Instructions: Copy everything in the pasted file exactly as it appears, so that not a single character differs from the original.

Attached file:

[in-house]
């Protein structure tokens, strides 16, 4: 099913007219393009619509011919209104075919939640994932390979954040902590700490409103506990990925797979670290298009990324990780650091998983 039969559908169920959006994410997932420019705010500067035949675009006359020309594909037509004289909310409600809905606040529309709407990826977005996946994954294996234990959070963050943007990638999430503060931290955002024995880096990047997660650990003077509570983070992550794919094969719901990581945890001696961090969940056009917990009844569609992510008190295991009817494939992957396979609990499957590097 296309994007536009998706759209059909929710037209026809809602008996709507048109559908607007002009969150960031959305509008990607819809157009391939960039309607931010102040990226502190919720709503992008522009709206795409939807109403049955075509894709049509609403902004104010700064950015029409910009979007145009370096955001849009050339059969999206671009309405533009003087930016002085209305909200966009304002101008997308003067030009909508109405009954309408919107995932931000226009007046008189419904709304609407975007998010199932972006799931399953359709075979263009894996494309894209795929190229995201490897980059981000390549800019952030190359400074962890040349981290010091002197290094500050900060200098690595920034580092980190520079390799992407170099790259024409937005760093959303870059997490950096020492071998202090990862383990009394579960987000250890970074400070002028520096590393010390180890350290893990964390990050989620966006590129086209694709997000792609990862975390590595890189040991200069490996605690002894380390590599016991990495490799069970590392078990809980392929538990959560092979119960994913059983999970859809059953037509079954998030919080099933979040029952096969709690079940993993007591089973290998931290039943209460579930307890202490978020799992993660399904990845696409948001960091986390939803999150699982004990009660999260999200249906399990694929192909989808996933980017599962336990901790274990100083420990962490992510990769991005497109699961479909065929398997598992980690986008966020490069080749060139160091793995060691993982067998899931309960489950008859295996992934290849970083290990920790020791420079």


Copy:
[in-house]
């Protein structure tokens, strides 16, 4: 099913007219393009619509011919209104075919939640994932390979954040902590700490409103506990990925797979670290298009990324990780650091998983 039969559908169920959006994410997932420019705010500067035949675009006359020309594909037509004289909310409600809905606040529309709407990826977005996946994954294996234990959070963050943007990638999430503060931290955002024995880096990047997660650990003077509570983070992550794919094969719901990581945890001696961090969940056009917990009844569609992510008190295991009817494939992957396979609990499957590097 296309994007536009998706759209059909929710037209026809809602008996709507048109559908607007002009969150960031959305509008990607819809157009391939960039309607931010102040990226502190919720709503992008522009709206795409939807109403049955075509894709049509609403902004104010700064950015029409910009979007145009370096955001849009050339059969999206671009309405533009003087930016002085209305909200966009304002101008997308003067030009909508109405009954309408919107995932931000226009007046008189419904709304609407975007998010199932972006799931399953359709075979263009894996494309894209795929190229995201490897980059981000390549800019952030190359400074962890040349981290010091002197290094500050900060200098690595920034580092980190520079390799992407170099790259024409937005760093959303870059997490950096020492071998202090990862383990009394579960987000250890970074400070002028520096590393010390180890350290893990964390990050989620966006590129086209694709997000792609990862975390590595890189040991200069490996605690002894380390590599016991990495490799069970590392078990809980392929538990959560092979119960994913059983999970859809059953037509079954998030919080099933979040029952096969709690079940993993007591089973290998931290039943209460579930307890202490978020799992993660399904990845696409948001960091986390939803999150699982004990009660999260999200249906399990694929192909989808996933980017599962336990901790274990100083420990962490992510990769991005497109699961479909065929398997598992980690986008966020490069080749060139160091793995060691993982067998899931309960489950008859295996992934290849970083290990920790020791420079």